Wealth-management firms face big risk of losing clients, survey finds – Investment Executive
Investing in superior client experience, increasingly using digital technology, could help firms retain and add clients, EY report suggests
Wealth-management firms that fail to make strategic investments to deliver a superior client experience may risk losing a substantial portion of their business, according to the results of Ernst & Young LLP’s (EY) 2016 global wealth-management report
In fact, 40% of all clients surveyed for the report, entitled The experience factor: the new growth engine in wealth management, say they’re open to switching wealth managers under the right circumstances. This means that up to US$200 billion in revenue may be at stake for wealth-management firms.
“The dynamics of the wealth-management industry are changing rapidly,” says Gregory Smith, EY’s wealth-management advisory leader in Toronto, in a statement. “Retaining clients will become a high priority for firms, given the increasing awareness around robo-advisors and new advice models. Wealth managers need to engage their clients more than ever and invest in a creating better customer experience — increasingly using digital technology.”
Of all the factors that drive client retention and acquisition around the world, the EY report found that clients say their wealth managers are failing to live up to expectations in three key areas:
Clients are increasingly questioning the transparency of portfolio performance and fees. Also, they’re eager for a new level of transparency that includes rating their advisors and connecting with similar clients in public forums.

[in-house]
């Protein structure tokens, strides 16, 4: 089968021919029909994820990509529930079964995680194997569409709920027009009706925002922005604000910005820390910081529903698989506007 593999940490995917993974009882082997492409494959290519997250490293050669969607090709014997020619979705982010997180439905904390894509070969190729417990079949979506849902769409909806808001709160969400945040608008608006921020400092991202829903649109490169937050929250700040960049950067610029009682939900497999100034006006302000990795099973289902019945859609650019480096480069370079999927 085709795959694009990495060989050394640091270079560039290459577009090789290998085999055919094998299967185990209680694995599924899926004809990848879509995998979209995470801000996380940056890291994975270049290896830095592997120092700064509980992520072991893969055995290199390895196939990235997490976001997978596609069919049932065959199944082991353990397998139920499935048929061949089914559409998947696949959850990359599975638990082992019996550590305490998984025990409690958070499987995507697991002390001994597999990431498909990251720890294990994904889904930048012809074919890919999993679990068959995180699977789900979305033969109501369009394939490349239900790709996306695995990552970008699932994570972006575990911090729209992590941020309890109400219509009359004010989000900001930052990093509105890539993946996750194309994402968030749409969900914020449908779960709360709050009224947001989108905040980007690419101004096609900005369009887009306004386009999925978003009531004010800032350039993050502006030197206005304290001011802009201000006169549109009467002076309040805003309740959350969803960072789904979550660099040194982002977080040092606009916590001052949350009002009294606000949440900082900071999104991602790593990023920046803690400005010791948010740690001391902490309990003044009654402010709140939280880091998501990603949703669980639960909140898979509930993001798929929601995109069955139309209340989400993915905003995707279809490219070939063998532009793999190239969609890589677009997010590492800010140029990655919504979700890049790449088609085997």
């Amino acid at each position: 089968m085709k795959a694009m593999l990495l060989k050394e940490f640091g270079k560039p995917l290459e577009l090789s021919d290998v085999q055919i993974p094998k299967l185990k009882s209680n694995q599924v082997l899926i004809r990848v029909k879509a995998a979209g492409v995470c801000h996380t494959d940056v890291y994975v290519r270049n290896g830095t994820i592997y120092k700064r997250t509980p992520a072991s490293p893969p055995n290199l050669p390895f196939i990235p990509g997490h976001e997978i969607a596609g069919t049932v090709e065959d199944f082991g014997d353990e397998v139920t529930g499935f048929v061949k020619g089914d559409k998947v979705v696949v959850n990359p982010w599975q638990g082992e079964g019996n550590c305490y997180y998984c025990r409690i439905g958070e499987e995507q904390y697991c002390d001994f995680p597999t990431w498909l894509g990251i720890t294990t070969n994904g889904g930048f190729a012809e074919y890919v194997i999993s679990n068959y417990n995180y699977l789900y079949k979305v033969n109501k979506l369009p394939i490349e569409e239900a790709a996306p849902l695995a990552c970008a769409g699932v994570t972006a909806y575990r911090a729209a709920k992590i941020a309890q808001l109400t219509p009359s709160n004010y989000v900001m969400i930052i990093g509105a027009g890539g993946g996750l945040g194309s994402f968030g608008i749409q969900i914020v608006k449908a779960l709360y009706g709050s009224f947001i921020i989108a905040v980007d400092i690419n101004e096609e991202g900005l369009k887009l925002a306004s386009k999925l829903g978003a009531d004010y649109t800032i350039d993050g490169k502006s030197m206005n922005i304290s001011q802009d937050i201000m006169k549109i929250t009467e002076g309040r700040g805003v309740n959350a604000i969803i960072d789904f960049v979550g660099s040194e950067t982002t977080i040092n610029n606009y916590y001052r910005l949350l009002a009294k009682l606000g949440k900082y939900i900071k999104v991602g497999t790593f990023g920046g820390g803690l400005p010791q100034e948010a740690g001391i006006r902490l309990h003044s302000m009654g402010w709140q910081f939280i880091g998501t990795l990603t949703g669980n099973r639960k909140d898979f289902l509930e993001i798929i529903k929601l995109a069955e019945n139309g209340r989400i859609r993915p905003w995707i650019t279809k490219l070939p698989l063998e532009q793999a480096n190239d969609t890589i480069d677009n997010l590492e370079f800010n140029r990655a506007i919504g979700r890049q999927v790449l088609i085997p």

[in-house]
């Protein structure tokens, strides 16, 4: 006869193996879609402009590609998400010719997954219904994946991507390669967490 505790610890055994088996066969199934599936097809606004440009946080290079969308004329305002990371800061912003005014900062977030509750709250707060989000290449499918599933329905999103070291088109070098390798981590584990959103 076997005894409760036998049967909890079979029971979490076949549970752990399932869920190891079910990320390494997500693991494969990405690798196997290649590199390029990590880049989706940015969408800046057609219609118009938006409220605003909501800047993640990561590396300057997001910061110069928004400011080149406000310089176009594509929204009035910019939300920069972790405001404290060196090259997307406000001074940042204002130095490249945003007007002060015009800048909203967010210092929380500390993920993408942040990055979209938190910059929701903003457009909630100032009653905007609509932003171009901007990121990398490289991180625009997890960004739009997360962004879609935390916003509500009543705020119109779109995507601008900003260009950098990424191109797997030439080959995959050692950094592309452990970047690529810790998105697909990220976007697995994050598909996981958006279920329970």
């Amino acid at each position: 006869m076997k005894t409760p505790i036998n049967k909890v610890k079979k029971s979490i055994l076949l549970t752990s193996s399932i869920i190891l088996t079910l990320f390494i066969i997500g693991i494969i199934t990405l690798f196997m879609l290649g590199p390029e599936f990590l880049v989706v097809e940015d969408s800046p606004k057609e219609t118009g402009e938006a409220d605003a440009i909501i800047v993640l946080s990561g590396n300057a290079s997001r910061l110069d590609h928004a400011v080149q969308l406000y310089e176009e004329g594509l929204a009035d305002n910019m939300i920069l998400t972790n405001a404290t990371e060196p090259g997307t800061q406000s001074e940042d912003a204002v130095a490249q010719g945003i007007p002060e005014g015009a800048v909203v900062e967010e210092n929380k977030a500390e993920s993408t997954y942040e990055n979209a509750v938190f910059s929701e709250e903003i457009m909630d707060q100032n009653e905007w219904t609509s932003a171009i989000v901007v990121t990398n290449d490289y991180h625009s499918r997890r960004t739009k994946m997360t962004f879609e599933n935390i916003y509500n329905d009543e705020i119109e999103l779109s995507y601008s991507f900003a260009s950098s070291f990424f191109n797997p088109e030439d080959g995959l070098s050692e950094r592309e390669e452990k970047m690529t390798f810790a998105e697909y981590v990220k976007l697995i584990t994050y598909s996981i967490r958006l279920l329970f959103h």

2. Advice delivery channels
Clients are significantly more open than firms to adopting digital channels for wealth advice, not just service.
3. The advisor’s role
The advisor may have to become more like a financial therapist in the future, helping clients with spending habits or reaching life goals instead of strictly providing standard asset-allocation advice or other activities that could be automated.
“In Canada, with the advent of CRM2, our wealth managers face similar challenges as their global counterparts,” Smith adds. “They need to expand their services accordingly to offer more comprehensive, goal-oriented advice. On top of that, they must consider engaging with clients through digital platforms and even social channels.”
In addition, clients overwhelmingly identified the top driver of trust as transparency of portfolio performance and fees, the EY survey found. An advisor’s reputation, which was traditionally the main driver of trust, now comes in second. As wealth managers implement CRM2 requirements, the focus on transparency will only increase, the EY report suggests.
Thus, wealth-management firms and their advisors need to invest in technology to enhance the client experience and demonstrate the value they provide. Doing so will help compete with traditional competitors as well as new financial technology entrants, the report adds.
“We’ve seen an increase in regulatory requirements to offer more transparency to clients and we might well see more of this in the future, as the Canadian Securities Administrators are considering a proposal on advisor obligations to clients,” says Smith. “Wealth-management firms should really take a step beyond that, though. [They should] listen to what clients are asking for, and deliver better transparency, integrated digital channels and a seamless experience that many new entrants are offering. This industry will only get more competitive and the needs of clients should be front and centre.”
EY’s wealth-management practice surveyed more than 2,000 clients and 60 wealth-management senior executives globally to demystify client experience and uncover potential revenue opportunities for wealth managers.
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